Uncovering Scotland’s amazing renewables potential

Among the business incentives are fixed rate loans of ?1,000 to ?100,000 to help firms reduce carbon dioxide emissions, save money and increase their competitiveness. Offered by the Energy Saving Trust and funded by the Scottish government, the scheme aims to support companies looking to reduce costs through improved energy, material resource and water efficiency. It?s aimed at Scottish SMEs, landlords, not-for-profit organisations and charities.

Rachelle Money of Scottish Renewables, the industry?s representative body, tells me that the impetus for renewable energy takeup is also coming from two financial support mechanisms, the Renewable Heat Incentive and the Feed-in Tariff. ?They?ve led to many more individuals and companies looking to install renewables in their homes and businesses. Also electricians and plumbers are entering the Microgeneration Certification Scheme (MCS) which ensures that people installing solar panels, heat pumps, biomass boilers and small wind turbines are fully trained and have the appropriate accreditation.?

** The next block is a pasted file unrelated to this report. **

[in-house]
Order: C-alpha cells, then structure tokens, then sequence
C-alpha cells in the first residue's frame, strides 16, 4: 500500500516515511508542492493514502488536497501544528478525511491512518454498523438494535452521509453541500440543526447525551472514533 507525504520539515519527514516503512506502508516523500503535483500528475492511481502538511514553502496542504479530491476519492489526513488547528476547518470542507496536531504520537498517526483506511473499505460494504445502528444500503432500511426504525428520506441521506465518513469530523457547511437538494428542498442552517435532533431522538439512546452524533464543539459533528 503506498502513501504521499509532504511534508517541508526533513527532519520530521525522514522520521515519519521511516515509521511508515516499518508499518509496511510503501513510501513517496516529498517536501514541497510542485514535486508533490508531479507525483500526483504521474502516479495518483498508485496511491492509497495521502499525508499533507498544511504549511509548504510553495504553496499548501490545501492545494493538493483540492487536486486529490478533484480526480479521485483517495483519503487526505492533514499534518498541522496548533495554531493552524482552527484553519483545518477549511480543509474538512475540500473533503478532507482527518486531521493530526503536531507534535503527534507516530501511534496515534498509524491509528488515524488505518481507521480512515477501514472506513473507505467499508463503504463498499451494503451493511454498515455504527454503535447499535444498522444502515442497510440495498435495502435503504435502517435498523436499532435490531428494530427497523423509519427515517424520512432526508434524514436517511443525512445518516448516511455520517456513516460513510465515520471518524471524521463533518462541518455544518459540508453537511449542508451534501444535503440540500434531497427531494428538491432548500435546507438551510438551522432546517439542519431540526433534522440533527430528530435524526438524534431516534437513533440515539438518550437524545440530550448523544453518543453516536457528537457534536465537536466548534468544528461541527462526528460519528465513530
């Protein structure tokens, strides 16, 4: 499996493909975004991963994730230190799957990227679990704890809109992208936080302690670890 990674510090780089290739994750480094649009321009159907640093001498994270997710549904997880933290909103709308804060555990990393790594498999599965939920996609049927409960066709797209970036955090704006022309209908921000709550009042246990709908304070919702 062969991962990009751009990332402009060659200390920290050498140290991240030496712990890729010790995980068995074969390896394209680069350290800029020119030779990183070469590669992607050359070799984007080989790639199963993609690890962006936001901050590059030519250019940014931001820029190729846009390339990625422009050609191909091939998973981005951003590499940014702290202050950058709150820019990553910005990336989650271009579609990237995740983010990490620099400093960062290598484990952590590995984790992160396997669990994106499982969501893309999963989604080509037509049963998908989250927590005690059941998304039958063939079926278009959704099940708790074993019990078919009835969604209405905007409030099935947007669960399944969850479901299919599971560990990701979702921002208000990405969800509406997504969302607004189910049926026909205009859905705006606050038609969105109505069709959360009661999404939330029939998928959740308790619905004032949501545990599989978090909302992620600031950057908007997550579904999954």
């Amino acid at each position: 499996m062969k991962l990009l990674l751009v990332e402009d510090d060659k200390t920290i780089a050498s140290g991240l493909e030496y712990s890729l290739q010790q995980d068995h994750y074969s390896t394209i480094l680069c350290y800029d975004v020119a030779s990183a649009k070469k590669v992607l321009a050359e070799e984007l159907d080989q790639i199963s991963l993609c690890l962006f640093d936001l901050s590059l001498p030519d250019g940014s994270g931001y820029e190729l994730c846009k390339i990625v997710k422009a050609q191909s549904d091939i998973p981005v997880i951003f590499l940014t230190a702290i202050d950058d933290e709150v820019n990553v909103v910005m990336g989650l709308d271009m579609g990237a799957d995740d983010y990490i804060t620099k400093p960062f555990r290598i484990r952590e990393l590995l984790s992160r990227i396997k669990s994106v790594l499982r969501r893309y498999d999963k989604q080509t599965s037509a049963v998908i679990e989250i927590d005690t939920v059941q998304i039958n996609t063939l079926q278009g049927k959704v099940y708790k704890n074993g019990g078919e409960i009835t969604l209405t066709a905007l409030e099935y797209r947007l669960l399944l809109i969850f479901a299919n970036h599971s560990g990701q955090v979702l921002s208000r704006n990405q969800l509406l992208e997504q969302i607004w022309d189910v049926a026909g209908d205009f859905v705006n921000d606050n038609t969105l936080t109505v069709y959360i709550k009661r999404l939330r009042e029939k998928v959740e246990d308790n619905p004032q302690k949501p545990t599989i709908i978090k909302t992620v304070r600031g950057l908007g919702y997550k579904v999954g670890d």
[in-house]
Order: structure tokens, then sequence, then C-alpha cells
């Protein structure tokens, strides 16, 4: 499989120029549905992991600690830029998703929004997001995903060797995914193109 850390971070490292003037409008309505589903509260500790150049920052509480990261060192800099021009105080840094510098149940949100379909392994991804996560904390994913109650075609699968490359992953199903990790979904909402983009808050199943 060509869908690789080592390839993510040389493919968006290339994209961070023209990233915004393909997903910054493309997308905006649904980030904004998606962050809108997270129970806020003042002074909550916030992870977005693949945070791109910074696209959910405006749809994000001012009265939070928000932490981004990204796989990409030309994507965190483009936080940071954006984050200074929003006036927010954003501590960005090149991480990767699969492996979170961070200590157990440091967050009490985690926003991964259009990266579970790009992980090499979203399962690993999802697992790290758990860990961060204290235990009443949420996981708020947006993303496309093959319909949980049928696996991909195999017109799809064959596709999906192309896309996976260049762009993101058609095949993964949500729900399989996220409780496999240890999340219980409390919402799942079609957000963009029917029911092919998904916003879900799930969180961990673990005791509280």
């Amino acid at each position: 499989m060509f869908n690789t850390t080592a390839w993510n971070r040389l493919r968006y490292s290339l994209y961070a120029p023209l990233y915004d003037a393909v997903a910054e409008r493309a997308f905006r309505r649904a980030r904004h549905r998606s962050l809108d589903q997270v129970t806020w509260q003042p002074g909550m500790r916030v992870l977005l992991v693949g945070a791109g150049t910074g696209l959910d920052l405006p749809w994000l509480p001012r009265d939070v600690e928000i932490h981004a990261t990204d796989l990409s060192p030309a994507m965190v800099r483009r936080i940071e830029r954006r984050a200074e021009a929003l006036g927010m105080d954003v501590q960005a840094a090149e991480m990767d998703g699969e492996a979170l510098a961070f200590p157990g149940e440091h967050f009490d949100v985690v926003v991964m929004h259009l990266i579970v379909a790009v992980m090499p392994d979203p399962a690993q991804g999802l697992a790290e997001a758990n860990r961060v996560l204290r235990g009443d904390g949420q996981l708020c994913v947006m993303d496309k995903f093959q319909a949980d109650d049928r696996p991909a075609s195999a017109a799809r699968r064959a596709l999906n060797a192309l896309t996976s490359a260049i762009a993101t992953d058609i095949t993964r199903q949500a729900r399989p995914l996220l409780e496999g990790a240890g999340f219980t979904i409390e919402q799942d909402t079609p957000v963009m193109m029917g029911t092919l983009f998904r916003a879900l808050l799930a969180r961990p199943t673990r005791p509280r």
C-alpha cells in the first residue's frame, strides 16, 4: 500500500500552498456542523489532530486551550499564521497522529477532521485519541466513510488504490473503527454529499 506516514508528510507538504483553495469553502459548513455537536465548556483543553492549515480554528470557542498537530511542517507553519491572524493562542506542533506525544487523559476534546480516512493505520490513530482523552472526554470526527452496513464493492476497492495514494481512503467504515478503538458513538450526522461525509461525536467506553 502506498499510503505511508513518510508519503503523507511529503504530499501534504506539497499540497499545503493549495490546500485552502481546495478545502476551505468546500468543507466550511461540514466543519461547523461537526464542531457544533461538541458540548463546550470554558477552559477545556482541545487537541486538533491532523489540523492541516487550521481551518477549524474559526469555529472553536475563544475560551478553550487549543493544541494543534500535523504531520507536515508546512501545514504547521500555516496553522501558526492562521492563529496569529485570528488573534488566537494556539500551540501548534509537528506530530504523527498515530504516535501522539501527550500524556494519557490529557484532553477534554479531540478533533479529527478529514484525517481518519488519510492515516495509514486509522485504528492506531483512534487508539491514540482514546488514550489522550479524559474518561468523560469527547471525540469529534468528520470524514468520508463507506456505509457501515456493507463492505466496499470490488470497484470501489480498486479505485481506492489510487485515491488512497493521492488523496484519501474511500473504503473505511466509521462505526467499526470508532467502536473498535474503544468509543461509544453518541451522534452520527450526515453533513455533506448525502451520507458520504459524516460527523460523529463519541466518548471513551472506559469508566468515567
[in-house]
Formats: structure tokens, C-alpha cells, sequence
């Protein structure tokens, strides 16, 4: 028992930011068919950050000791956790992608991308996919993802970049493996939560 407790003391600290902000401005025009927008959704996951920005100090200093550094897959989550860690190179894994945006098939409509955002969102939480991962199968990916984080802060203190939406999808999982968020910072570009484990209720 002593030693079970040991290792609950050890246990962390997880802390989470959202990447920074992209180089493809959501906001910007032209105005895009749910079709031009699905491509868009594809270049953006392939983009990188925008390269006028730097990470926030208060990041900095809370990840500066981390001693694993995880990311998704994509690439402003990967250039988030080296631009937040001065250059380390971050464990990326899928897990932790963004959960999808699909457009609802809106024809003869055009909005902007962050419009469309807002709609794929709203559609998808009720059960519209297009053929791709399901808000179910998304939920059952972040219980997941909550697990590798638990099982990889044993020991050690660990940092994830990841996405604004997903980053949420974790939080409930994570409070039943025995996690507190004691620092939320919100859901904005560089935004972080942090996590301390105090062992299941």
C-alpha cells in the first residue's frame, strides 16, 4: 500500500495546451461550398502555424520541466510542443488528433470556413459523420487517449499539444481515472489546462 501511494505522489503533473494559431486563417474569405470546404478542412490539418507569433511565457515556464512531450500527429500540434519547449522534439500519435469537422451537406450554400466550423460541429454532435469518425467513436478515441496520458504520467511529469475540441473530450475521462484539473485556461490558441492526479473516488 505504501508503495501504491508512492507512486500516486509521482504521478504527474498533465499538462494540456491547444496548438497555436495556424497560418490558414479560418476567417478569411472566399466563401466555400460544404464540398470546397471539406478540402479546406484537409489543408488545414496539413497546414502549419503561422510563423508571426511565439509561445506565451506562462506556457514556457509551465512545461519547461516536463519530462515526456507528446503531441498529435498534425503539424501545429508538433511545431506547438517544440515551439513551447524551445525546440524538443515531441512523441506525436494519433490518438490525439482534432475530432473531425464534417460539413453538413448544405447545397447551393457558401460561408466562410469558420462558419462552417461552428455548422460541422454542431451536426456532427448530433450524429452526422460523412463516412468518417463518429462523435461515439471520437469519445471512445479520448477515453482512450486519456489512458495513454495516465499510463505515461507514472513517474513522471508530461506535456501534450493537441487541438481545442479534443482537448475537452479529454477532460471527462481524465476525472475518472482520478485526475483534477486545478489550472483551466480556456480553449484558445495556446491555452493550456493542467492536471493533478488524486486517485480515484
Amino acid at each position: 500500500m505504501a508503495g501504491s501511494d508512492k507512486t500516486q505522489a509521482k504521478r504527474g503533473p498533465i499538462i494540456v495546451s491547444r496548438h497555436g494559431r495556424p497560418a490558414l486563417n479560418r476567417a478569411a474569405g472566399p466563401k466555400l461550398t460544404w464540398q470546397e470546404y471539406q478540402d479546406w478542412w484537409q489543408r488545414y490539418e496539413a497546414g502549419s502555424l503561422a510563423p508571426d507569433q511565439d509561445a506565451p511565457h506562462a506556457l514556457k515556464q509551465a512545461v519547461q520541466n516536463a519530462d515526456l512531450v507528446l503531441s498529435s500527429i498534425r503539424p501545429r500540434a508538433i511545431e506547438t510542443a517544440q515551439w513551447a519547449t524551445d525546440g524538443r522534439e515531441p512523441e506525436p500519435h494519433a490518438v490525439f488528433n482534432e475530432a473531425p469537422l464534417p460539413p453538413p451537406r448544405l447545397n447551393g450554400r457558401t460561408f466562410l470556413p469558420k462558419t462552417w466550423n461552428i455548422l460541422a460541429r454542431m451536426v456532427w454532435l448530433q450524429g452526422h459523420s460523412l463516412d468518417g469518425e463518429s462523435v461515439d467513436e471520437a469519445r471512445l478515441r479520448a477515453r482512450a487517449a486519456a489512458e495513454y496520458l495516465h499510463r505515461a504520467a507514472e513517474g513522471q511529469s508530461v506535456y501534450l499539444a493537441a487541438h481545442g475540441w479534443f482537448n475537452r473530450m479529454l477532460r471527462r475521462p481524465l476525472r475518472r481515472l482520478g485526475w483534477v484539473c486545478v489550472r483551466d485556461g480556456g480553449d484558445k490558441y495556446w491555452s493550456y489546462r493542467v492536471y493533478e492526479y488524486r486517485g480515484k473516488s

?Two thirds of our membership (about 200 firms) are SMEs? says Rachelle. ?They include PR firms, law firms, consultancies, recruitment agencies, wind farm developers like Coriolis Energy and hydro developers like Baby Hydro and Green Highland Renewables; there?s a number of firms working in renewable heat sector too such as Buccleuch BioEnergy.?

Take another example: Gaia Wind, a Danish company which saw the incentives being offered in Scotland and switched headquarters to Glasgow. Last year it installed 350 wind turbines for farmers, breweries, golf clubs and small businesses, reporting a 168 per cent increase in sales to ?6.7m, which made it the fastest-growing Scottish business in any sector.

But the whole sector faces a challenge ? not just from the government?s highly ambitious targets. The recession is making it harder for environmentalists to maintain funding and political commitment to cleaner energy. And the dirty fossil fuels industry is always looking for ways to keep its stranglehold on our greedy hunger for power.?

As Friends of the Earth pointed out this week, a committee of MPs were hardly enthusiastic in their report on fracking of shale gas; if that gets the ban they want, then Scotland could see a rush to renewables as firms worldwide flock to the tartan Klondike!

Bruce Whitehead‘s column on Real Business explores the latest political developments and their effects on UK businesses.

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